Inside Adam Byatt’s kitchen: creating a chef’s space that’s also family-friendly
Vicki and Adam Byatt’s chef’s kitchen dream was to extend a formerly cramped kitchen into a family-friendly sociable space that also suited the needs of a professional chef (Adam is the chef proprietor of Michelin-starred Trinity restaurant and Bistro Union in Clapham, south London.) They added a large extension across the back of the house to create extra space for a kitchen with an industrial edge and heaps of personality.
What was wrong with your original kitchen?
It was small and cramped with a tiny table and chairs jammed up against the wall and not somewhere you would want to linger. When we moved in, the basic white kitchen was new, and although it wasn’t what we’d have chosen, we just re-tiled it and put creating a chef’s kitchen on hold for a while.
How did you go about improving it?
To gain more space we added a large extension across the back of the house that included an open-plan chef’s kitchen and dining area, with bi-fold doors opening up onto the garden. We knew the builder, Giles Sequeira of Empire Builders, from the local school and he’s done lots of projects around here, so it was easy to see his work.
Did Adam’s job as a chef affect the design?
It gave us a slightly different approach and we wanted to incorporate a few tricks of the trade, but it still had to be a family-friendly space. We used the same designers who did our restaurants, Raven Collective, and the main elements are from companies who usually supply the trade, so the end result has a slightly industrial feel.
What were the big essentials for a chef’s kitchen?
Plenty of practical stainless steel work surface space. Also, we both like kitchens where the prep area faces out, and the cooking side is separate. A double depth sink helps get things washed up quickly.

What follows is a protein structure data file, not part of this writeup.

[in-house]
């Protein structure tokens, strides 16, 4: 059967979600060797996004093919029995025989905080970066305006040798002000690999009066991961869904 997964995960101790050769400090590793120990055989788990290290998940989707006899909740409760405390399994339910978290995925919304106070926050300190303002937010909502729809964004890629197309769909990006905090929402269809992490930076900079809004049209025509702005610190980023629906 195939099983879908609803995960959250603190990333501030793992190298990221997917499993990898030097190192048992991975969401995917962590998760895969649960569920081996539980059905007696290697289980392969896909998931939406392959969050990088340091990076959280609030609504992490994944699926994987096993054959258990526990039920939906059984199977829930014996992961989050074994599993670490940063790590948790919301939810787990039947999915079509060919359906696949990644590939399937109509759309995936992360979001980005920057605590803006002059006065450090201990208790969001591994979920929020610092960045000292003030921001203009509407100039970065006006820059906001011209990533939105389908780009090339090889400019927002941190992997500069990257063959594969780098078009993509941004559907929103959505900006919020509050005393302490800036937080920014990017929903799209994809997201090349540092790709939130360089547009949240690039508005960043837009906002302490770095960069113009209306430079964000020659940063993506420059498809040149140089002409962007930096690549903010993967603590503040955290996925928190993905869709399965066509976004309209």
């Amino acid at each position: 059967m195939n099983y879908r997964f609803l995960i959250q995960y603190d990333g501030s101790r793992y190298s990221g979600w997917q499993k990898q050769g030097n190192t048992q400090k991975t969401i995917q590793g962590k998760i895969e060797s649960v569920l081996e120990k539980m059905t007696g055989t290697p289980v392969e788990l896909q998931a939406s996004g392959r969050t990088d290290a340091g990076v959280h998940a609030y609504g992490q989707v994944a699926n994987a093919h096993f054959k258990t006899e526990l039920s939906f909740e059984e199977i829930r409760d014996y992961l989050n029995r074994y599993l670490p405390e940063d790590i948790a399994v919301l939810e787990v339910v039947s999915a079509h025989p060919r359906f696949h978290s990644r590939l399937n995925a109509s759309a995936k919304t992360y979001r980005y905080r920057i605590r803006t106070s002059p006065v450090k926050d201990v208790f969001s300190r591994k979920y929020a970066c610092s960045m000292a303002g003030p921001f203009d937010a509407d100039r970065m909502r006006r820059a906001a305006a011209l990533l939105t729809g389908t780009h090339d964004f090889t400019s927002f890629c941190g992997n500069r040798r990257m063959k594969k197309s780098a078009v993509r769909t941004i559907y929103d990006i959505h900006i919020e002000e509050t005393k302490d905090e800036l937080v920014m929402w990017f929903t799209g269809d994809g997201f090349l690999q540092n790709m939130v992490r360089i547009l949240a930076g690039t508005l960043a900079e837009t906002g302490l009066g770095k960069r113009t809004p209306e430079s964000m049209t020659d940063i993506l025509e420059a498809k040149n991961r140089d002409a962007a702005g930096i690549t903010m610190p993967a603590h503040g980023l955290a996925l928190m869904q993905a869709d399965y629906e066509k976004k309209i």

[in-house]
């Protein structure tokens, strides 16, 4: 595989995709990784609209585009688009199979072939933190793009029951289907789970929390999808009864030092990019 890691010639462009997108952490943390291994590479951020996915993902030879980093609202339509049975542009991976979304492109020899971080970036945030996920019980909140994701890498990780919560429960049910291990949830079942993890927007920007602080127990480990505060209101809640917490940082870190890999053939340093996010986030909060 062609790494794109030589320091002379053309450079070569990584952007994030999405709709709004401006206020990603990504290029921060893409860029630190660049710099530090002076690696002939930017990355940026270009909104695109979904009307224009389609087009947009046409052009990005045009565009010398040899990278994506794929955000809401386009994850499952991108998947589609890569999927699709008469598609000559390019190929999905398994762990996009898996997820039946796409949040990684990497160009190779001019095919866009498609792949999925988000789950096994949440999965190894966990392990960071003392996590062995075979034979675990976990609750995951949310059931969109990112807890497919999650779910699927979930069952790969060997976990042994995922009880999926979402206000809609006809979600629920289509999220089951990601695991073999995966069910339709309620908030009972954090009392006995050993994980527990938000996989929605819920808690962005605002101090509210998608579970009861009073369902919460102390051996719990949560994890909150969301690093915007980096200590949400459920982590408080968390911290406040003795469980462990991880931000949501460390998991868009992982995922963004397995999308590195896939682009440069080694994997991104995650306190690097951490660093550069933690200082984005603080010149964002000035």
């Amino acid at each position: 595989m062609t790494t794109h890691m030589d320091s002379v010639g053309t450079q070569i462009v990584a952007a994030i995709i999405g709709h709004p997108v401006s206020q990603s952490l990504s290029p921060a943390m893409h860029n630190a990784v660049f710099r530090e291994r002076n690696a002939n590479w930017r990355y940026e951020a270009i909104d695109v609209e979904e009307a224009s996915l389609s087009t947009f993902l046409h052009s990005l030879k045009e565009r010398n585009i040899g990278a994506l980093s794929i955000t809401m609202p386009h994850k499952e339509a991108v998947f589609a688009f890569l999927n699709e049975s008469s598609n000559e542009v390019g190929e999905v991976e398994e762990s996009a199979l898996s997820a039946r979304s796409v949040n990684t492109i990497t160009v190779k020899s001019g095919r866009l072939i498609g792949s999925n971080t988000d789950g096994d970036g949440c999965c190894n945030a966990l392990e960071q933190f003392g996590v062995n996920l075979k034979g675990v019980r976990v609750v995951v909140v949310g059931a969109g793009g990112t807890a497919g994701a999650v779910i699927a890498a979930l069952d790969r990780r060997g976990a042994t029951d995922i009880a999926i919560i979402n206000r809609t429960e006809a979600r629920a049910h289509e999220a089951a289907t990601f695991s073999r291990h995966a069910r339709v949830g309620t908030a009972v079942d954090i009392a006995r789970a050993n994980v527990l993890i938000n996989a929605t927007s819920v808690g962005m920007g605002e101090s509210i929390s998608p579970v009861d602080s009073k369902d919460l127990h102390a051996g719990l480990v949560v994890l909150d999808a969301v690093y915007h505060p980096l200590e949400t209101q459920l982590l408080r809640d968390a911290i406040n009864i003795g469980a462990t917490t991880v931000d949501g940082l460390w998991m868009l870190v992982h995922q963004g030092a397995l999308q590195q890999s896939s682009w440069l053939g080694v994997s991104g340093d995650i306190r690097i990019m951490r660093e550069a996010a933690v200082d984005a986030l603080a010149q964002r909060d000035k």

Chefs don’t like lots of cupboards, as searching for things inside takes too long. We included open shelving where everything is easily available and hanging storage for glasses and crockery so they’re out of the way.
What look were you going for?
Industrial but with colour and character. The kitchen is a mix of oak fronted units and dark blue painted ones. Most of the appliances are set into the wall of units at the back, to give maximum work surface. Adam saw some green tiles he loved on the Tokyo Metro and we tried to find something similar.
The nearest we got were these bespoke tiles made by the company which makes tiles for the London Underground. They have that same sea green colour and I like the fact they’re not shiny.
How did you achieve the brick frontage?
We love the look of old bricks and chose reclaimed effect brick slips, which really add to the industrial kitchen feel. We deliberately chose two different colours, a yellow and a black for contrast and pattern. It was an inexpensive way of creating something special.
Did you stick to your budget?
We hadn’t really set a strict one, but we invested in the things that were important such as the bespoke stainless steel worktop with integrated sinks and taps. But we saved money elsewhere like keeping several of our existing appliances. The unusual brick frontage only cost just over £300, and the large hooks for the tea towels were a fiver in the market.
How do you feel now it’s all finished?
It sounds like a cliché, but the new has been life-changing for us. Rather than being somewhere to dash in and out of, we now spend family time in here together and the connection to the garden changed everything. Adding the lantern light above the dining table has also brought in lots of light and Adam is enjoying teaching the children how to cook.
- Kitchen units: £9,294
- Worktop: £10,000
- Tiles: £1,209.60
- Appliances: £1,228
- Flooring: £700
- Lights: £35.58
- Paint: £104
- Furniture: £1, 500
- Bricks: £310
- Radiator: £400
- Rug: £400
- Accessories: £230